Cheese, it’s what’s for lunch

New Year’s brunch is fast becoming one of our favourite traditions.  We’re a family that loves tradition and not just the old ones that get handed down from generation to generation.  We’re not adverse to setting a few of our own in place and this brunch is one of them.

The idea was born through Marie’s love of soup.  All things soup in fact.  Soup is good.  I love soup too, so the concept of a brunch that would feature the soup as the main was a perfect idea.  Not just one soup though.  This year, like last, we made three: meatball and escarole, Provençal vegetable with pistou and Asian inspired lentil soup.  All of them delicious and all of them very different, one from the other.  And what better to go with a brunch of soup than cheese, lots and lots of cheese.

Val Mont d'Or cheese. Creamy heaven.

Some of you will recall me describing last year’s Val Mont d’Or experience.  You can refresh your memory of that by clicking here.  That entry was focused on the preparation for the 2010 brunch, but I do recall describing the unbelievable delicacy that this cheese is.  I must warn you, however, that it is particularly pungent.  You’re not going to be able to sneak this one onto the menu.  After about twenty minutes of having the cheese sit at room temperature, it begins to announce its presence by an ever so slightly damp smell.  This steadily becomes stronger as the cheese ‘warms up’ and before you know it, you’re sitting at the table wondering whether you’ll make it through the meal.  Don’t worry, you will.  As soon as you take a bite of the creamy cheese that sits below that dry orange rind, you are transported to a place that only a triple cream cheese can take you.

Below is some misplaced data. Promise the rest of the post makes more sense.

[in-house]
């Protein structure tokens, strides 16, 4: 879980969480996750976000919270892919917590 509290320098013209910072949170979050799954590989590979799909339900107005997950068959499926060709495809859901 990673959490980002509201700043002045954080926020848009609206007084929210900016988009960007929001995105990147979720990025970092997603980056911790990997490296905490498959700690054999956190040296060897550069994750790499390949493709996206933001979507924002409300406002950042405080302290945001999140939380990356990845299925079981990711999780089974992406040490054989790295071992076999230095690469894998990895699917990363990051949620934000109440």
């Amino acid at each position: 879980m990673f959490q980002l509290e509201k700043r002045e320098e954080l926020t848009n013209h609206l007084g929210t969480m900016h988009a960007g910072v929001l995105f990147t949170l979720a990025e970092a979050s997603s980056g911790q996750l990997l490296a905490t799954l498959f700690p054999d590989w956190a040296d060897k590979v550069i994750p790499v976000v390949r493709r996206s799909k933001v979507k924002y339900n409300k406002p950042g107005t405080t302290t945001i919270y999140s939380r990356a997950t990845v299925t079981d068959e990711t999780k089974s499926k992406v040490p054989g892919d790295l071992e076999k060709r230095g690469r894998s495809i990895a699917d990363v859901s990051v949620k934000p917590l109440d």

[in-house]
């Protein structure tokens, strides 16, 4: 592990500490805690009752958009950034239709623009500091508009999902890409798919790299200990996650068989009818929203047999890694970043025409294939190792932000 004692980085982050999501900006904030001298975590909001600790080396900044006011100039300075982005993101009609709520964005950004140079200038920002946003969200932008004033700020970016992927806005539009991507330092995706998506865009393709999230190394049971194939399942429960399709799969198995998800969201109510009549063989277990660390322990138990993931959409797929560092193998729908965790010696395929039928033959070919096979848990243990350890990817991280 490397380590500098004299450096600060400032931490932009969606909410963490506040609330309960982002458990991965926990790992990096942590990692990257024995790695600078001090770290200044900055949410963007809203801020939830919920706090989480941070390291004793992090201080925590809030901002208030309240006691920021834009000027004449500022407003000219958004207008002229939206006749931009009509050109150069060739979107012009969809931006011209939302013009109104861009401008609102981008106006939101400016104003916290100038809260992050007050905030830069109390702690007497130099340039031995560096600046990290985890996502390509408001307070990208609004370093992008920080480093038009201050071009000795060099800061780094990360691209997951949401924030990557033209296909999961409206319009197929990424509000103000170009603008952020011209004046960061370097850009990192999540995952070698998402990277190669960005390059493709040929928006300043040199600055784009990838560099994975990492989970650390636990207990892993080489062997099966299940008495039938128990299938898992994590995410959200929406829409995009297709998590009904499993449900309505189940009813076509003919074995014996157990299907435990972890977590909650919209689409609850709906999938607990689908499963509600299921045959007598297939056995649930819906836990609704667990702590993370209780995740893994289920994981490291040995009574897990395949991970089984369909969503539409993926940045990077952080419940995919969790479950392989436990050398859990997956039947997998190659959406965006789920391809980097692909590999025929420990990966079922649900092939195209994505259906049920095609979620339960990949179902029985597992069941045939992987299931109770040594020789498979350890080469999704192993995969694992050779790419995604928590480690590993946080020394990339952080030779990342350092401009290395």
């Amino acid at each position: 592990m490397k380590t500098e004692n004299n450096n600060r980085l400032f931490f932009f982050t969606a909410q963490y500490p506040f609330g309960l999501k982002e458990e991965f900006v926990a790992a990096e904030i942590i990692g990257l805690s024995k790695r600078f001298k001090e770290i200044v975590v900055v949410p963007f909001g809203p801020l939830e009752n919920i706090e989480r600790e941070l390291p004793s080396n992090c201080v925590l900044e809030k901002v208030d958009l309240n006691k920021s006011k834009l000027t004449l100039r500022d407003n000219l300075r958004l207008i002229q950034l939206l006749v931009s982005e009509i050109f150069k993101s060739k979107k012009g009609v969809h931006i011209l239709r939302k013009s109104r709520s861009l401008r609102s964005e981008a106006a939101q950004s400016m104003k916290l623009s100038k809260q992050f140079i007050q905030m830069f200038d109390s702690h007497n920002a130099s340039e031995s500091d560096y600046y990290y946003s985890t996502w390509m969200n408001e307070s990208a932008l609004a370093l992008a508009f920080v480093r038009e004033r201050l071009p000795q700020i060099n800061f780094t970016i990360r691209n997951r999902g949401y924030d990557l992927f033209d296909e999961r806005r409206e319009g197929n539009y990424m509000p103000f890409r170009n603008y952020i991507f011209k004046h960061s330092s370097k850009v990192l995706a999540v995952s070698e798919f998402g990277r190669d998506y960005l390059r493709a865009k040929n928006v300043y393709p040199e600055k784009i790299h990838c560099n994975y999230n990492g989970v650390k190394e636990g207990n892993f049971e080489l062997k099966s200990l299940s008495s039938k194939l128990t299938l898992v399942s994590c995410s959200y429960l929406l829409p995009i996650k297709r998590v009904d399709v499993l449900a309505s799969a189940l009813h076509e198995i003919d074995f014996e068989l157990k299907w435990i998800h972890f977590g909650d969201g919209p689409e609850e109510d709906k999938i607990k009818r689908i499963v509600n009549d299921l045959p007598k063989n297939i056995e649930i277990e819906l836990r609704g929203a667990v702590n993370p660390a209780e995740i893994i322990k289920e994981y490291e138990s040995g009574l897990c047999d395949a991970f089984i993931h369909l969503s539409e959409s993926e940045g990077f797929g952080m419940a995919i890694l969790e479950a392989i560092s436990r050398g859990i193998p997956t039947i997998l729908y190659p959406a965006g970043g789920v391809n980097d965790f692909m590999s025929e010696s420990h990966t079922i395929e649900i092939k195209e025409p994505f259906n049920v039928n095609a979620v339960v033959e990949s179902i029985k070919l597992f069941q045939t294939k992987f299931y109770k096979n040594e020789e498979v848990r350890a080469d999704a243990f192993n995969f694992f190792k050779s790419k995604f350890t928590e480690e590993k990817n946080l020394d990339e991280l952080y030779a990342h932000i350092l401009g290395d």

This is not the only cheese we gorged on today.  One that sticks out in my mind is the Cashell Blue from Ireland.  Do you like horses?  I ask because I think your enjoyment of this particular blue is going to be influenced by your pre-existing prejudice towards the equine.  In short, the cheese tastes like a horse’s stable smells.  Not that this is a bad thing, unless of course you have a morbid fear of horses, or perhaps stables.  Don’t be put off, however, as the enjoyment of cheese is very subjective and one man’s stable is another man’s nirvana.

The only way to eat Val Mont d'Or - as it drips off the spoon

Today is also the one time in the year that we financially support the hotly debated topic of fois gras and its production.  Oh, listen, I am not planning to open a whole can of worms as to whether it is cruel and inhumane, or indeed if it is worse than eating veal or <insert your contentious food of choice here>, but what I will say is that I eat it, rarely, but I eat it nonetheless and I enjoy it when I do.  I know the foodies amongst you are comfortable with this, and besides, we served it with a little Sauternes jelly.  I mean you don’t get more civilized than that.

Throw in a chèvre and a delightfully firm brébis and you’ve got yourself a terrific selection of cheese to go with the soups.  The only thing remaining is to crown the meal off with a dessert that both does justice to what has preceded but also does not let it down.  My recommendation would be to go light on the pudding.  You’ve just consumed a couple of pounds of high fat dairy, so you are going to want to keep the dessert on the lighter side of suet or even a fruit crumble.  Our solution was perfect: lemon snow pudding with basil custard.  Light as air but an intense lemony zing in the ‘snow‘ coupled with a very present ‘parfum‘ of the basil-infused custard.

Frankly there is only one thing to do after a meal like that.  Sit in front of the fire and remember how incredibly lucky you are in life.  That’s what I’m doing and it feels good.  Really good.


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